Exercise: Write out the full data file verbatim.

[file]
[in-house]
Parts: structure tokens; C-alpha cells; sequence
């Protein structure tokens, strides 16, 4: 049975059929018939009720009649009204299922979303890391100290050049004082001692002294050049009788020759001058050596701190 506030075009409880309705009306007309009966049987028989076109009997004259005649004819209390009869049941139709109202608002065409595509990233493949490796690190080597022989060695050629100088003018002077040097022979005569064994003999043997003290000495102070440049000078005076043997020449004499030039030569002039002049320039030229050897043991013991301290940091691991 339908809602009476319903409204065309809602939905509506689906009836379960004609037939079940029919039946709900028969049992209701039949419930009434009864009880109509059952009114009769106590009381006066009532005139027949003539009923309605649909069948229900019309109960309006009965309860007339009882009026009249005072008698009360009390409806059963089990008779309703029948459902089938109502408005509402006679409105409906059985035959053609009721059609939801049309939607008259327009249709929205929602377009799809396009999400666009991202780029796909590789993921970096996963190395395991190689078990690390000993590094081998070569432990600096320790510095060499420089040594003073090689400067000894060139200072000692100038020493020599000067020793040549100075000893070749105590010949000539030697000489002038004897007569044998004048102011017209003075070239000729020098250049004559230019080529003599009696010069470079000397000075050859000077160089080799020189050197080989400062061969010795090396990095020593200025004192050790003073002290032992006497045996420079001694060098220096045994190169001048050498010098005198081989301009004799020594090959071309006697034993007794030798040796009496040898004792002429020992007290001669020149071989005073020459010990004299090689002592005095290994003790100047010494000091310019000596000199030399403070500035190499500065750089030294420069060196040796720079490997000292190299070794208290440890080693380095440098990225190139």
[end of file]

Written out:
[in-house]
Parts: structure tokens; C-alpha cells; sequence
């Protein structure tokens, strides 16, 4: 049975059929018939009720009649009204299922979303890391100290050049004082001692002294050049009788020759001058050596701190 506030075009409880309705009306007309009966049987028989076109009997004259005649004819209390009869049941139709109202608002065409595509990233493949490796690190080597022989060695050629100088003018002077040097022979005569064994003999043997003290000495102070440049000078005076043997020449004499030039030569002039002049320039030229050897043991013991301290940091691991 339908809602009476319903409204065309809602939905509506689906009836379960004609037939079940029919039946709900028969049992209701039949419930009434009864009880109509059952009114009769106590009381006066009532005139027949003539009923309605649909069948229900019309109960309006009965309860007339009882009026009249005072008698009360009390409806059963089990008779309703029948459902089938109502408005509402006679409105409906059985035959053609009721059609939801049309939607008259327009249709929205929602377009799809396009999400666009991202780029796909590789993921970096996963190395395991190689078990690390000993590094081998070569432990600096320790510095060499420089040594003073090689400067000894060139200072000692100038020493020599000067020793040549100075000893070749105590010949000539030697000489002038004897007569044998004048102011017209003075070239000729020098250049004559230019080529003599009696010069470079000397000075050859000077160089080799020189050197080989400062061969010795090396990095020593200025004192050790003073002290032992006497045996420079001694060098220096045994190169001048050498010098005198081989301009004799020594090959071309006697034993007794030798040796009496040898004792002429020992007290001669020149071989005073020459010990004299090689002592005095290994003790100047010494000091310019000596000199030399403070500035190499500065750089030294420069060196040796720079490997000292190299070794208290440890080693380095440098990225190139």